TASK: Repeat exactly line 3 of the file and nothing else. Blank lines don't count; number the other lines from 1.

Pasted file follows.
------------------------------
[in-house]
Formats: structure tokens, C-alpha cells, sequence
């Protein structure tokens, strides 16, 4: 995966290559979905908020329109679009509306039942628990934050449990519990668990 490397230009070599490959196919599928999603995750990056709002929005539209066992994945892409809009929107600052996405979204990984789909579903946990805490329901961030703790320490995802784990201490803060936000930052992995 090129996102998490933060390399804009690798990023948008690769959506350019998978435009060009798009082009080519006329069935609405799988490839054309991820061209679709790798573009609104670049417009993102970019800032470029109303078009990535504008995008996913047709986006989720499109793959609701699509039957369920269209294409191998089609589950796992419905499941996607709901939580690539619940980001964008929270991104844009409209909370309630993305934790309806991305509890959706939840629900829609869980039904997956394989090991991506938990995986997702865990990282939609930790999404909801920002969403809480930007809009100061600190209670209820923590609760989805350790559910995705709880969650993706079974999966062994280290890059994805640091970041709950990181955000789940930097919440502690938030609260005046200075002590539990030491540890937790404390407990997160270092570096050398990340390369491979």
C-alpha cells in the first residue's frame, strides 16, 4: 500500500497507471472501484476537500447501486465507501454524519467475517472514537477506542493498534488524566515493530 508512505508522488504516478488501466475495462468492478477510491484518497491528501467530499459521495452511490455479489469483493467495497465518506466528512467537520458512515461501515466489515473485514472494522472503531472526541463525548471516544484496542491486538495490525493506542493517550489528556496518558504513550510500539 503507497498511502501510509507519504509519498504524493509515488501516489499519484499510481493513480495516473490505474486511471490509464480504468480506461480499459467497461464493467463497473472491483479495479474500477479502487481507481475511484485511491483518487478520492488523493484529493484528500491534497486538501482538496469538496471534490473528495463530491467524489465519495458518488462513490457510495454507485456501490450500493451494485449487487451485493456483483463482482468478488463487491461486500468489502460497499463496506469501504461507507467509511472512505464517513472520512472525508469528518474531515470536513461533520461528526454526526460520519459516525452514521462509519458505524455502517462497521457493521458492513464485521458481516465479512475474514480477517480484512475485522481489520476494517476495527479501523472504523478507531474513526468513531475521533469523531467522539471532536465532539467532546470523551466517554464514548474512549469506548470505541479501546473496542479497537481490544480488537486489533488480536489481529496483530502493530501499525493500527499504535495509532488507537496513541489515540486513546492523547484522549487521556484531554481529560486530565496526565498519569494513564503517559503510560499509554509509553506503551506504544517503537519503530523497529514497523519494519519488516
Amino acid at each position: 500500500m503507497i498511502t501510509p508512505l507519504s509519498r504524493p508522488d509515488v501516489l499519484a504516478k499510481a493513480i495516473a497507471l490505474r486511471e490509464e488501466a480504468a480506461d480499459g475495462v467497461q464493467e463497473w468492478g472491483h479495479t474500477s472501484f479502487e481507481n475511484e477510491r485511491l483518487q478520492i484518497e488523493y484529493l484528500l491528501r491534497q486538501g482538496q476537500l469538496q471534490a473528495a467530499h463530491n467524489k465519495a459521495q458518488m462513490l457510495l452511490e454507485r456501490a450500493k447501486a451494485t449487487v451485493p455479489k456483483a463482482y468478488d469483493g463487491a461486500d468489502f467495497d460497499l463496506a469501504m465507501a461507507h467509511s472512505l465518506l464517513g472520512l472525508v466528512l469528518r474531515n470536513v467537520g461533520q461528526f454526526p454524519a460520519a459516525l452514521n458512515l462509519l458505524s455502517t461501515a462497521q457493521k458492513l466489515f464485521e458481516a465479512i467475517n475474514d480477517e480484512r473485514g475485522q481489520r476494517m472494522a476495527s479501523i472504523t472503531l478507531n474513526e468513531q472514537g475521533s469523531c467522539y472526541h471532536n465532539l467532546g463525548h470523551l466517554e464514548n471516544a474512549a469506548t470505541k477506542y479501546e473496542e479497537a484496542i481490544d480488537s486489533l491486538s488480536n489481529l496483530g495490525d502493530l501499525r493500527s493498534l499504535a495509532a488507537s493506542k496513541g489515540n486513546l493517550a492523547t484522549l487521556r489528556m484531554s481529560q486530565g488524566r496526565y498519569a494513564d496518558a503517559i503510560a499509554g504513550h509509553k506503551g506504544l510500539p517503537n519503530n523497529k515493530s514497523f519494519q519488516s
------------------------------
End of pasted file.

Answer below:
């Protein structure tokens, strides 16, 4: 995966290559979905908020329109679009509306039942628990934050449990519990668990 490397230009070599490959196919599928999603995750990056709002929005539209066992994945892409809009929107600052996405979204990984789909579903946990805490329901961030703790320490995802784990201490803060936000930052992995 090129996102998490933060390399804009690798990023948008690769959506350019998978435009060009798009082009080519006329069935609405799988490839054309991820061209679709790798573009609104670049417009993102970019800032470029109303078009990535504008995008996913047709986006989720499109793959609701699509039957369920269209294409191998089609589950796992419905499941996607709901939580690539619940980001964008929270991104844009409209909370309630993305934790309806991305509890959706939840629900829609869980039904997956394989090991991506938990995986997702865990990282939609930790999404909801920002969403809480930007809009100061600190209670209820923590609760989805350790559910995705709880969650993706079974999966062994280290890059994805640091970041709950990181955000789940930097919440502690938030609260005046200075002590539990030491540890937790404390407990997160270092570096050398990340390369491979």